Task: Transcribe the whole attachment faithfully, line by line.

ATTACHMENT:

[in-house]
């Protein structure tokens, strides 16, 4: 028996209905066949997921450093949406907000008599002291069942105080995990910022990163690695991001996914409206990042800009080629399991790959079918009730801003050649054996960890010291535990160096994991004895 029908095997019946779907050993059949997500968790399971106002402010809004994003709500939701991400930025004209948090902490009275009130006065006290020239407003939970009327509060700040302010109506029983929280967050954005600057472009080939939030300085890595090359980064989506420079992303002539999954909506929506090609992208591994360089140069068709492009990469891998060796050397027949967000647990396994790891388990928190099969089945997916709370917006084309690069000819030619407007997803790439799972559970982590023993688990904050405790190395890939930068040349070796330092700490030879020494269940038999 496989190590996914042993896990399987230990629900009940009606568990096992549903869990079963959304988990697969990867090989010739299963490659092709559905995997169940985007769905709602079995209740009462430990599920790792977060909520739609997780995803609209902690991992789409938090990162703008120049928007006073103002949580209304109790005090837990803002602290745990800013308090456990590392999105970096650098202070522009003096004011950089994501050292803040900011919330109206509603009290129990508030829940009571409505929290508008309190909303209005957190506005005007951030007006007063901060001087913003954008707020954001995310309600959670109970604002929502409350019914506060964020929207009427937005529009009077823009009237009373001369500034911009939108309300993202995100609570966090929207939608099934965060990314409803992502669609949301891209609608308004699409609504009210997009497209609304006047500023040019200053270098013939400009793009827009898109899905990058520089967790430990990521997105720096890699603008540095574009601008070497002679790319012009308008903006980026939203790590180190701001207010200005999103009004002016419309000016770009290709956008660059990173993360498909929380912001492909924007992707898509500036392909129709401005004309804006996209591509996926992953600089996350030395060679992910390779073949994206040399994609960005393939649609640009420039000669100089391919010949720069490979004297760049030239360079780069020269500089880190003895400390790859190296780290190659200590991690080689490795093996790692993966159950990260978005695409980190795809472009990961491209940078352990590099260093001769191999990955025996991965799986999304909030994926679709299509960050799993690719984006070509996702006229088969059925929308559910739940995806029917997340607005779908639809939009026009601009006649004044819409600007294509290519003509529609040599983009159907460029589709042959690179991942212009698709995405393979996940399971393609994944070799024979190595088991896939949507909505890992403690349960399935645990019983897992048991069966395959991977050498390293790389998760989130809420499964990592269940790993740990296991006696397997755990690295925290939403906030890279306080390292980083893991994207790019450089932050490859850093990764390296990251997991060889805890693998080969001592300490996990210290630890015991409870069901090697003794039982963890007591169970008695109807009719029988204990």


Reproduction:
[in-house]
């Protein structure tokens, strides 16, 4: 028996209905066949997921450093949406907000008599002291069942105080995990910022990163690695991001996914409206990042800009080629399991790959079918009730801003050649054996960890010291535990160096994991004895 029908095997019946779907050993059949997500968790399971106002402010809004994003709500939701991400930025004209948090902490009275009130006065006290020239407003939970009327509060700040302010109506029983929280967050954005600057472009080939939030300085890595090359980064989506420079992303002539999954909506929506090609992208591994360089140069068709492009990469891998060796050397027949967000647990396994790891388990928190099969089945997916709370917006084309690069000819030619407007997803790439799972559970982590023993688990904050405790190395890939930068040349070796330092700490030879020494269940038999 496989190590996914042993896990399987230990629900009940009606568990096992549903869990079963959304988990697969990867090989010739299963490659092709559905995997169940985007769905709602079995209740009462430990599920790792977060909520739609997780995803609209902690991992789409938090990162703008120049928007006073103002949580209304109790005090837990803002602290745990800013308090456990590392999105970096650098202070522009003096004011950089994501050292803040900011919330109206509603009290129990508030829940009571409505929290508008309190909303209005957190506005005007951030007006007063901060001087913003954008707020954001995310309600959670109970604002929502409350019914506060964020929207009427937005529009009077823009009237009373001369500034911009939108309300993202995100609570966090929207939608099934965060990314409803992502669609949301891209609608308004699409609504009210997009497209609304006047500023040019200053270098013939400009793009827009898109899905990058520089967790430990990521997105720096890699603008540095574009601008070497002679790319012009308008903006980026939203790590180190701001207010200005999103009004002016419309000016770009290709956008660059990173993360498909929380912001492909924007992707898509500036392909129709401005004309804006996209591509996926992953600089996350030395060679992910390779073949994206040399994609960005393939649609640009420039000669100089391919010949720069490979004297760049030239360079780069020269500089880190003895400390790859190296780290190659200590991690080689490795093996790692993966159950990260978005695409980190795809472009990961491209940078352990590099260093001769191999990955025996991965799986999304909030994926679709299509960050799993690719984006070509996702006229088969059925929308559910739940995806029917997340607005779908639809939009026009601009006649004044819409600007294509290519003509529609040599983009159907460029589709042959690179991942212009698709995405393979996940399971393609994944070799024979190595088991896939949507909505890992403690349960399935645990019983897992048991069966395959991977050498390293790389998760989130809420499964990592269940790993740990296991006696397997755990690295925290939403906030890279306080390292980083893991994207790019450089932050490859850093990764390296990251997991060889805890693998080969001592300490996990210290630890015991409870069901090697003794039982963890007591169970008695109807009719029988204990």